Almost a week after a ransomware attack led Colonial Pipeline to halt fuel distribution on the East Coast, reports were released Friday that the company had paid a ransom of 75 bitcoins – worth up to go up to $ 5 million, depending on the time of payment – with the goal of restoring service faster. And if the company was able to restart operations on Wednesday evening, the decision to give in to hackers’ demands will only embolden other groups in the future. Real progress against the ransomware epidemic will force more companies to say no, experts say.
That doesn’t mean it’s easy. The FBI and other law enforcement groups have long discouraged ransomware victims from paying digital extortion fees, but in practice many organizations resort to payment. Either they don’t have the backups and other infrastructure needed to recover otherwise, can’t or won’t take the time to recover on their own, or decide that it’s cheaper to just quietly pay the ransom and move on. to something else. Ransomware groups increasingly control their victims’ finances before setting their traps, allowing them to price as high as possible their victims can still afford.In the case of Colonial Pipeline, the DarkSide ransomware group attacked the company’s business network rather than the more sensitive operational technology networks that control the pipeline. But Colonial also cut its OT network in an attempt to contain the damage, increasing the pressure to resolve the issue and resume the flow of fuel along the East Coast. Another potential factor in the decision, first reported by Zero Day, was that the company’s billing system had been infected with ransomware, so it had no way of tracking fuel delivery. and bill customers.
Proponents of zero tolerance for ransom payments hoped the proactive shutdown of Colonial Pipeline was a sign the company would refuse to pay. Reports on Wednesday indicated that the company intended to hold on, but numerous reports subsequent to Thursday, led by Bloomberg, confirmed that the 75 bitcoin ransom had been paid. Colonial Pipeline did not return a request for comment from WIRED regarding the payment. It is still unclear whether the company paid the ransom soon after the attack or a few days later, as fuel prices rose and gas station lines rose.
“I can’t say I’m surprised, but it’s certainly disappointing,” said Brett Callow, threat analyst at antivirus company Emsisoft. “Unfortunately, this will help keep US critical infrastructure providers in the spotlight. If an industry turns out to be profitable, they will keep hitting it. “
In a briefing Thursday, White House press secretary Jen Pskai generally stressed that the US government encourages victims not to pay. Other members of the administration struck a more measured note. “Colonial is a private company and we will defer information regarding their decision to pay them a ransom,” Anne Neuberger, deputy national security adviser for cyber and emerging technologies said Monday. She added that ransomware victims “face a very difficult situation and [often] just have to balance the cost-benefit ratio when they have no choice but to pay a ransom. “
Researchers and policymakers have struggled to produce comprehensive advice on ransom payments. If every victim in the world suddenly stopped paying ransoms and stood firm, the attacks would cease quickly, as there would be no incentive for the criminals to continue. But coordinating a mandatory boycott seems impractical, researchers say, and would likely result in more secret payments. When the Evil Corp ransomware gang attacked Garmin last summer, the company paid the ransom through an intermediary. It’s not unusual for large corporations to use a payment intermediary, but Garmin’s situation was particularly noteworthy because Evil Corp had been sanctioned by the US government.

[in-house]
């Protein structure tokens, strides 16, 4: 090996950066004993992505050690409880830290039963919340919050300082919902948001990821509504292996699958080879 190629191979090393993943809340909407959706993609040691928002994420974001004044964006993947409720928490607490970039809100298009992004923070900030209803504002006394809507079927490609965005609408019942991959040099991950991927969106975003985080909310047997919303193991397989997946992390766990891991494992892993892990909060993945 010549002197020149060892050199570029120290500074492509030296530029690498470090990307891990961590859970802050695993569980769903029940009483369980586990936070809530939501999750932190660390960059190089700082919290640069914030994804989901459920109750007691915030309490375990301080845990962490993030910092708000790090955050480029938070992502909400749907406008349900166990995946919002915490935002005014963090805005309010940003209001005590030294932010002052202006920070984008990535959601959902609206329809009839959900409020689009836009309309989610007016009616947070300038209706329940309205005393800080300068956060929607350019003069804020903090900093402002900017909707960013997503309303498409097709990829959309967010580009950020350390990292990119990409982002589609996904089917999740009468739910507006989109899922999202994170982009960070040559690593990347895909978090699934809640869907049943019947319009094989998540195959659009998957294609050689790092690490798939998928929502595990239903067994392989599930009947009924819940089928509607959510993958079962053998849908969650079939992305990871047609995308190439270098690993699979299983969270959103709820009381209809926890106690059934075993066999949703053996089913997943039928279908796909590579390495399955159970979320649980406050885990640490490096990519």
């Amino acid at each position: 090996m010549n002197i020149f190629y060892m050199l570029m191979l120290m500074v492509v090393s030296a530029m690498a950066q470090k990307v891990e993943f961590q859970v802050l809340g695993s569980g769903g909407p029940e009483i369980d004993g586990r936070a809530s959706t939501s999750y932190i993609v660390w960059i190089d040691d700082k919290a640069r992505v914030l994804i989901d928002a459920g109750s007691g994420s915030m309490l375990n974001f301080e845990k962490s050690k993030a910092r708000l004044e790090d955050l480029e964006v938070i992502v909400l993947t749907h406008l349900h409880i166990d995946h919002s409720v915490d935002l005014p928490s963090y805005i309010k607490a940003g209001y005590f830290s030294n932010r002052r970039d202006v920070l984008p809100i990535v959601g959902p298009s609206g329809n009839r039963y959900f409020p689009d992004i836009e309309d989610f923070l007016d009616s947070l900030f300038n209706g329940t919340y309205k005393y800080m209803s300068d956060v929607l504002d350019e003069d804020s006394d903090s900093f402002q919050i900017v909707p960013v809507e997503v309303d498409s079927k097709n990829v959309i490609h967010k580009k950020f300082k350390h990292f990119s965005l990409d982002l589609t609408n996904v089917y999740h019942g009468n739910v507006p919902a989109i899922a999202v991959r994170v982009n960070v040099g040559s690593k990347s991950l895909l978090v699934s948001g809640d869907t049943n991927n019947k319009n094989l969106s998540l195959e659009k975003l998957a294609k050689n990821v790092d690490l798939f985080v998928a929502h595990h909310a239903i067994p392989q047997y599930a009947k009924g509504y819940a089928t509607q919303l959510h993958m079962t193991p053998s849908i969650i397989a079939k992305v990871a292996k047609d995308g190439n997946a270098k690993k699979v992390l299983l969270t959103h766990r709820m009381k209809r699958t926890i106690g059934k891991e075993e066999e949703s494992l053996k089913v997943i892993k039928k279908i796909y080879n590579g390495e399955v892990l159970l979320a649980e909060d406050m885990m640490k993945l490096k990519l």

“For some organizations, their business could be completely destroyed if they don’t pay the ransom,” says Katie Nickels, director of intelligence at security firm Red Canary. “If the payments aren’t allowed, you’ll just find people are quieter about making the payments. “
Prolonged closures of hospitals, critical infrastructure and municipal services also threaten more than just finances. When lives are literally on the line, a principled stance against hackers quickly falls off the priority list. Nickels herself recently participated in a public-private effort to establish comprehensive US-based ransomware recommendations; the group could not agree on final guidelines on whether and when to pay.
“The ransomware task force has discussed this at length,” she says. “There were a lot of important things that the group came to consensus on and the payout was one that there was no consensus on.”
As part of an executive decree on cybersecurity signed by President Joseph Biden on Wednesday, the Department of Homeland Security will establish a Cyber Security Review Committee to investigate and take stock of “significant” cyber attacks. the general public has a better idea of the scale of the ransomware problem. But if the board is prompted to encourage private organizations to participate, it may still need expanded authority from Congress to demand full transparency. During this time, the payments will continue, and so will the attacks.
“You shouldn’t be paying, but if you don’t have a choice and you’re definitely bankrupt, you’re going to pay,” said Adam Meyers, vice president of intelligence at security firm CrowdStrike. mind, the one thing that will really drive change is that organizations aren’t taken in the first place. When the money is gone, these guys will find another way to make money. And then we’ll have to deal with it.
For now, however, ransomware remains a serious threat. And Colonial Pipeline’s $ 5 million payment will only make cybercriminals stronger.
This story originally appeared on wired.com.